Budget problems at public colleges and universities have been published in the press for the past year and a half. Approximately a year or so ago, I decided to collect articles about the situation and organized them on this blog by state under the title Higher Ed’s Economic Challenges. As the recession continues to impact the value of residential and commercial real estate (or was it the real estate that impacted the recession?),
I recently read an interesting article by David Brooks called “The Education Gap.” Published in The New York Times on September 25, 2005, Brooks talks about the ability of colleges to address the inequities between poverty and wealth. He points out the fact that only 28 percent of Americans have college degrees but that most of those with degrees find themselves in social situations where almost everybody has been to college.
Last night, President Obama delivered an address to the nation. He focused on the state of the economy and his administration’s plans for the economic future of our country focusing on energy, healthcare, and education. I thought I would examine his plans for education as it relates to higher education and compare them to the public policy initiatives and thought pieces that have previously been published.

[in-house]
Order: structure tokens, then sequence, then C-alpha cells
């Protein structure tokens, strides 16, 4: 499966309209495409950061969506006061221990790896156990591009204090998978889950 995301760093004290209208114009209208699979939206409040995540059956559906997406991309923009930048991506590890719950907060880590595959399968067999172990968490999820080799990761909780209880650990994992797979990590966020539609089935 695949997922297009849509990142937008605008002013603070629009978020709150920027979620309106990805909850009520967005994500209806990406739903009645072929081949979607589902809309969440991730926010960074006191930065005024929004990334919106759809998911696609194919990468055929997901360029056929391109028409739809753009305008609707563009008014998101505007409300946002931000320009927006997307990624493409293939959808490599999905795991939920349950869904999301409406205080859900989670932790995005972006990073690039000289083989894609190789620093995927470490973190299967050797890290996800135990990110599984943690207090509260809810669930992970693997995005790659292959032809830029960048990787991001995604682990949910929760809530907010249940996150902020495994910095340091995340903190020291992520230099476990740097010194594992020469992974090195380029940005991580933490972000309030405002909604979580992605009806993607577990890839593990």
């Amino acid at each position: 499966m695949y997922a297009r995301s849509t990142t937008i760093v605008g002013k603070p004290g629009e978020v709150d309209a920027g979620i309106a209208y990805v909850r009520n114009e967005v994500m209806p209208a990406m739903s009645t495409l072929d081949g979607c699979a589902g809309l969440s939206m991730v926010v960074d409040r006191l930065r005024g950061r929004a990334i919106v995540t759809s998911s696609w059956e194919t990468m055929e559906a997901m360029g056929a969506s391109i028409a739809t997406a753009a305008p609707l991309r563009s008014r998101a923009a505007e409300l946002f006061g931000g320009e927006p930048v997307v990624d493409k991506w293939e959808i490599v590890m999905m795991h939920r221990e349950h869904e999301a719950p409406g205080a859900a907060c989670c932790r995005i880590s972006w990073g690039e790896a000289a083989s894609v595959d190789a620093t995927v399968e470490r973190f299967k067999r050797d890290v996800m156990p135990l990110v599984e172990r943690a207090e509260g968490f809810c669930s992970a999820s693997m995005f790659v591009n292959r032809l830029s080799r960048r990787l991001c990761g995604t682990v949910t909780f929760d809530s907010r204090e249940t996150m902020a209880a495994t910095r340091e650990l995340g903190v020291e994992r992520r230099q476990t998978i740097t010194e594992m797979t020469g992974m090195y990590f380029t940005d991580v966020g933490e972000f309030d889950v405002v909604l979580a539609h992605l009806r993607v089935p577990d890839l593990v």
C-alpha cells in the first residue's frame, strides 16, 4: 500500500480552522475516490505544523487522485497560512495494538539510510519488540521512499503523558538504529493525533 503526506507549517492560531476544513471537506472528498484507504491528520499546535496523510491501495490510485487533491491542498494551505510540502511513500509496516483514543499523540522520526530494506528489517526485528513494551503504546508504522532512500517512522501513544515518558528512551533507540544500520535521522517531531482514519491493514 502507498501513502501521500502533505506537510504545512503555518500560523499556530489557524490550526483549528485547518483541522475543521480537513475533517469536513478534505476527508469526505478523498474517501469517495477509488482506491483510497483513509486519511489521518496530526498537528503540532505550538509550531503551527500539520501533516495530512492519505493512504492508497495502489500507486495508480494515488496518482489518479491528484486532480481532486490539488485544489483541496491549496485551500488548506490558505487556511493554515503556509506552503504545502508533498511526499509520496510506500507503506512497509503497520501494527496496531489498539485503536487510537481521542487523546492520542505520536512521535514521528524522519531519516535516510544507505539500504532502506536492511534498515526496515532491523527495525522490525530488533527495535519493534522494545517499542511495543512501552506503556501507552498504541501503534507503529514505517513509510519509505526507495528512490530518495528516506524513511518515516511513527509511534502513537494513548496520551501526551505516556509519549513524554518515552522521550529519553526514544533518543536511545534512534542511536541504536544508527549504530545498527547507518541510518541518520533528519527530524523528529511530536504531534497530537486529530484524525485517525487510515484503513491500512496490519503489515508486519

Public Agenda and the National Center for Public Policy and Higher Education (NCPPHE) recently issued their report entitled Squeeze Play 2009: The Public’s Views on College Costs Today. Given the state of the economy, Public Agenda and the NCPPHE decided to conduct a survey in December 2008 that they had conducted two years previously for their Squeeze Play 2007 report.
As part of my ongoing review of some of the literature and topics around the affordability of a college education, I happened to find a publication from the National Center for Public Policy and Higher Education entitled The Iron Triangle: College Presidents Talk about Costs, Access, and Quality. Prepared by John Immerwahr, Jean Johnson, and Paul Gasbarra, the report is about a unique piece of research in which 30 college and university presidents were interviewed for their perspectives on the three major issues of cost, access, and quality of higher education (and, the corners forming the Iron Triangle).